But why should the atom be incapable of further division? If it is any size at all it can be thought of as split.

Where does the divisibility of matter end, if anywhere? What is there SOLID about iron? Nothing in reality, except that it seems to us solid. Already, with the X-ray, we can look through it. Forces such as heat and electricity pass through it more readily than through free air.

Science, which gradually finds things out, denying as it goes along everything one step beyond, tells you truly that the clusters of atoms in iron float in a sea of ether, just as do our planets going round the sun. Heat the iron intensely. What happens? You get what you call white heat. The white heat and the white light come from the increase of wave motion in this ether, and this ether, absolutely imponderable, of a tenuity inconceivable, possesses elasticity greater and more powerful than that of coiled steel. ——

So much for one small piece of iron, such as you would kick to one side in a junk heap. If it interests you, read pages 159 to 162 of John Fiske's admirable little book, "Through Nature to God." You will finish the book the day you get it.

If you are surprised to learn how much you did not know about iron—after living near bits of iron all your life—is it not just possible that your mind may be too feeble to conceive of God?

For the fly buzzing about the edge of Niagara Falls, the falls do not exist. The fly's brain cannot grasp their grandeur. It can understand only the speck of spray that falls on its wing.

You live with God around you, hopelessly incapable of perceiving His existence save through that faint spark of unconscious faith that was mercifully planted in you. Snuff that out with dull efforts at reason, and you have nothing.


All our longings for immortality, all our plans for immortal life are based on the hope that Divine Providence will condescend to let us live in another world as we live here.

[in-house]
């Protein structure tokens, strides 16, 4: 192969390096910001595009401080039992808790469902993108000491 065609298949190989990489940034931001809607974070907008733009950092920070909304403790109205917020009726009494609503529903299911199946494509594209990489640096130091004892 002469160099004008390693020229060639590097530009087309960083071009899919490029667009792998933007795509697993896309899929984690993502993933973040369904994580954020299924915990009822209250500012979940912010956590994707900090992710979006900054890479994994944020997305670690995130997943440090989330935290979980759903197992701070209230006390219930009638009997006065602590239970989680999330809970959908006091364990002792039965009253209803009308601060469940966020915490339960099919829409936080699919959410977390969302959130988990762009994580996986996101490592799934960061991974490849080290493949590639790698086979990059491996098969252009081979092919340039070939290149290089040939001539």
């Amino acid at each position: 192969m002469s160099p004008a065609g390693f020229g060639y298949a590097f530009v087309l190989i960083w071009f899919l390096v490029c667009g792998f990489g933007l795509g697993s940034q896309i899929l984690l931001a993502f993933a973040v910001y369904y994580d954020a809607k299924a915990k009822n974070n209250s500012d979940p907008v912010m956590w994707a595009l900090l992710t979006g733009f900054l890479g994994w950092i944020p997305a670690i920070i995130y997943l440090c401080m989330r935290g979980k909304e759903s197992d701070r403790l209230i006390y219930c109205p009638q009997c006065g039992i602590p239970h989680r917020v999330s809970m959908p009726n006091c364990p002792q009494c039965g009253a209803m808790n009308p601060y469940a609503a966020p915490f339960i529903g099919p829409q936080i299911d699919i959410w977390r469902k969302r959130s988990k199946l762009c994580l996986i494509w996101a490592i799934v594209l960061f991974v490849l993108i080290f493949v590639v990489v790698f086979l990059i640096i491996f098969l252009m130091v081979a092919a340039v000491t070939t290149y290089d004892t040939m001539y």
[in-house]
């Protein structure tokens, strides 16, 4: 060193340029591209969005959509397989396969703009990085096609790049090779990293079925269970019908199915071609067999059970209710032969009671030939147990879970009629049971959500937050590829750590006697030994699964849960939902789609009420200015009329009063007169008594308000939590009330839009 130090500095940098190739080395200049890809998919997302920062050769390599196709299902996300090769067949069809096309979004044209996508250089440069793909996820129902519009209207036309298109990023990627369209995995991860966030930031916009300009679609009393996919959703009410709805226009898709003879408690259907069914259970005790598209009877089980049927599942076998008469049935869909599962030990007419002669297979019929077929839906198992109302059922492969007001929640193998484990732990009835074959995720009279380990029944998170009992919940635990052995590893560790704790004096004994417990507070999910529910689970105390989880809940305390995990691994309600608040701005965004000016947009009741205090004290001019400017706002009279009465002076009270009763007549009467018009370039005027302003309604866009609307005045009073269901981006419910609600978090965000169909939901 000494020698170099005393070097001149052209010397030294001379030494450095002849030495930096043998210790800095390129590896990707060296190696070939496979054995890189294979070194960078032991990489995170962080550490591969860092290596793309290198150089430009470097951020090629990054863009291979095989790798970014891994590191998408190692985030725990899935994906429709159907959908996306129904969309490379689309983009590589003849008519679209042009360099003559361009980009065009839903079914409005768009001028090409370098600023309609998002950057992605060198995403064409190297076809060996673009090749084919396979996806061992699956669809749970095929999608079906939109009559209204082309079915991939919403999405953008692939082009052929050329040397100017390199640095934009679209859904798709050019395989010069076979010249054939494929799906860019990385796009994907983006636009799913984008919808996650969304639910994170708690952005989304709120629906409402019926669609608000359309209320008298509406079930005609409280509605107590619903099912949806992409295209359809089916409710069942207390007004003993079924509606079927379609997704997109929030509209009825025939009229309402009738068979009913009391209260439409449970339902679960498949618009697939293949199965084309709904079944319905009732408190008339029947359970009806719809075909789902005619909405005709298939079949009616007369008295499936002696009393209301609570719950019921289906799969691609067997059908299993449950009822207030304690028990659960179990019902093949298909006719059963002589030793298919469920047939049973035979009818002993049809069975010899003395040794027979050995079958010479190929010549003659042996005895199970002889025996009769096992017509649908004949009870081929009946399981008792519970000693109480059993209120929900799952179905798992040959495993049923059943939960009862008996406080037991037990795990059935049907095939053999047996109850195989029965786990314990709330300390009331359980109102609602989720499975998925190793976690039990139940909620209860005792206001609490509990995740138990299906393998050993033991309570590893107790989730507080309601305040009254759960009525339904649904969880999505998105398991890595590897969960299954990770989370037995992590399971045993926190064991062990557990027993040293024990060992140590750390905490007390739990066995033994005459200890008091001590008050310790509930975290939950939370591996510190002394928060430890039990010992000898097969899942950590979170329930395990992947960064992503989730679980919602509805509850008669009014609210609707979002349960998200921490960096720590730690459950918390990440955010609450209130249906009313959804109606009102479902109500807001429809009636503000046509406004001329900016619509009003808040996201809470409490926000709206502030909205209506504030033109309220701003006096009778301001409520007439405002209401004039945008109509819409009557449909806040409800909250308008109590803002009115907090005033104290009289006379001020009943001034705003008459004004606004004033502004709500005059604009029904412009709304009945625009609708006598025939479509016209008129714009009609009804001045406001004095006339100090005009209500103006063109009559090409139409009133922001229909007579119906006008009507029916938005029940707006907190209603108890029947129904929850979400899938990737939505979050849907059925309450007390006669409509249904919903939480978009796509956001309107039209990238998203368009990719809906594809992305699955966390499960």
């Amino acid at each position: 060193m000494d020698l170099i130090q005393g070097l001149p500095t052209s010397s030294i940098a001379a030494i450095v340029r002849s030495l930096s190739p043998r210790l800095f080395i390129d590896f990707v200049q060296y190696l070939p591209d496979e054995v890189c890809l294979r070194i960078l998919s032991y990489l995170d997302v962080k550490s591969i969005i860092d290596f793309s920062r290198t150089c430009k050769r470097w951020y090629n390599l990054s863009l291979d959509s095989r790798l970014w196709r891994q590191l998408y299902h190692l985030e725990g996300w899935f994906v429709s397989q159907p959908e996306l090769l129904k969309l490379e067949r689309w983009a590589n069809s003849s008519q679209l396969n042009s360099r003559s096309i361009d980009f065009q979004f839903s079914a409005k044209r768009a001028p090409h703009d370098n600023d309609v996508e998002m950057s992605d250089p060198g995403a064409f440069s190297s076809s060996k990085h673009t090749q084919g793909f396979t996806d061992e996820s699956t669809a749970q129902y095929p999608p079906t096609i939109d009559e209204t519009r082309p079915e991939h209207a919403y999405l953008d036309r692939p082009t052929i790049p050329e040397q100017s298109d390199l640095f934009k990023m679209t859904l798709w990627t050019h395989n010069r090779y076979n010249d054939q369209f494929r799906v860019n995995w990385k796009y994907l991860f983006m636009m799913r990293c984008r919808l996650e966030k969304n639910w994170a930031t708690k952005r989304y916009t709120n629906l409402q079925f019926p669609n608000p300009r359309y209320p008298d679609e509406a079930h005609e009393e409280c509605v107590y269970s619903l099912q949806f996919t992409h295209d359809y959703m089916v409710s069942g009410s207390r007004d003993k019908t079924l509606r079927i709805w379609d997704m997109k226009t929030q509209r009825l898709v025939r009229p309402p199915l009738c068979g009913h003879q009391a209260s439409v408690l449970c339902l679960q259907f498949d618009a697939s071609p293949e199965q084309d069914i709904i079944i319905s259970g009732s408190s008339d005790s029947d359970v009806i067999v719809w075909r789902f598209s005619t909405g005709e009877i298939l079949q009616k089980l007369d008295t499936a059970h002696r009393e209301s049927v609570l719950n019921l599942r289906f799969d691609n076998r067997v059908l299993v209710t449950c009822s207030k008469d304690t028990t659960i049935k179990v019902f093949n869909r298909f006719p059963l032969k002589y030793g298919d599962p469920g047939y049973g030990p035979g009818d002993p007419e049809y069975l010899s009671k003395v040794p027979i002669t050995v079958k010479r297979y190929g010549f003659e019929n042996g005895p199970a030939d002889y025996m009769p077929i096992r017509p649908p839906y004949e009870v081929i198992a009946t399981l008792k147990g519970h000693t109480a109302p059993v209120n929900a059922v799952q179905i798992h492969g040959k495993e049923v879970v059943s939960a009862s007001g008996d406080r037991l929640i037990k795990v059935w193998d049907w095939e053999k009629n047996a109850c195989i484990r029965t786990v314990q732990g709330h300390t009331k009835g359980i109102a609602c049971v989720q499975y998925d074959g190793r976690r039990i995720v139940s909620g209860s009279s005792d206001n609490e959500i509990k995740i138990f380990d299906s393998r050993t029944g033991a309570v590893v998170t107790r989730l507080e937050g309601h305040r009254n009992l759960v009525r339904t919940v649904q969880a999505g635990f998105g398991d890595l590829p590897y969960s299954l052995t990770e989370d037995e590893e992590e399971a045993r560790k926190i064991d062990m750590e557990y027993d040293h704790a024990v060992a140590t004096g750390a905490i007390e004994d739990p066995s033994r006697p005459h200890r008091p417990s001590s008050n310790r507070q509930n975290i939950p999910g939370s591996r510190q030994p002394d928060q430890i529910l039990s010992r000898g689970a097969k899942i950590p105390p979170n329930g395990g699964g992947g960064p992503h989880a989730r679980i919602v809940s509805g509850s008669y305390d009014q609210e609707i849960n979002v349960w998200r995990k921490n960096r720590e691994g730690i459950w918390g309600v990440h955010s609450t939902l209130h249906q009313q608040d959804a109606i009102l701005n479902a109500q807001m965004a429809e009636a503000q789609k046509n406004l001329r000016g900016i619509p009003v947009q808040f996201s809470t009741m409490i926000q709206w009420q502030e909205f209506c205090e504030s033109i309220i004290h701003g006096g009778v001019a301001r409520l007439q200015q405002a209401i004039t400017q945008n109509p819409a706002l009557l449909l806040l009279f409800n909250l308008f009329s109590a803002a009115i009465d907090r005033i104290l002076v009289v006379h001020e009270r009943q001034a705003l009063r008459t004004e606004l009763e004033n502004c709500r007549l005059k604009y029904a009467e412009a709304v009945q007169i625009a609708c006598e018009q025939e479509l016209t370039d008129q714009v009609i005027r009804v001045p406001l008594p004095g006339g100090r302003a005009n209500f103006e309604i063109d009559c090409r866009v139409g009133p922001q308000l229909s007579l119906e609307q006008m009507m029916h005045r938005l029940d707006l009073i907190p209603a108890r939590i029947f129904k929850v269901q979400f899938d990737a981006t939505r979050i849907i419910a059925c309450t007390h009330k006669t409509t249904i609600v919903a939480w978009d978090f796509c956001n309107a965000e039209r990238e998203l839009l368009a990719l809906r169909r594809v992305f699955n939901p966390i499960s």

Each of us wants to be himself in the future life, and to see his friends as he knew them.

We want to preserve individuality forever and ever, when the stars shall have faded away and the days of matter ended.

But what is individuality except imperfection? You are different from Smith, Smith is different from Jones. But it is simply a difference of imperfect construction. One is more foolish than another, one is more irresponsibly moved to laughter or anger—that constitutes his personality.

Remove our imperfections and we should all be alike—smooth off all agglomerations of matter on all sides and everything would be spherical.

What would be the use of keeping so many of us if we were all perfect, and therefore all alike? One talks through his nose, one has a deep voice. But shall kind Providence provide two sets of wings for nose talkers and chest talkers? Why not make the two into one good talker and save one pair of wings?

Why not, in fact, keep just one perfect sample, and let all the rest placidly drift back to nothingness? Or, better, why not take all the goodness that there is in all the men and women that ever were and melt it all down into one cosmic human being? ——

The rain drops, the mist and the sprays of Niagara all go back to the ocean in time. Possibly we all go back at the end to the sea of divine wisdom, whence we were sent forth to do, well or badly, our little work down here:

Future punishment? We think not.

One drop of water revives the wounded hero—another helps to give wet feet and consumption to a little child. It all depends on circumstances.

Both drops go back to the ocean. There is no rule that sends the good drop to heaven and the other to boil forever and ever in a sulphur pit. ——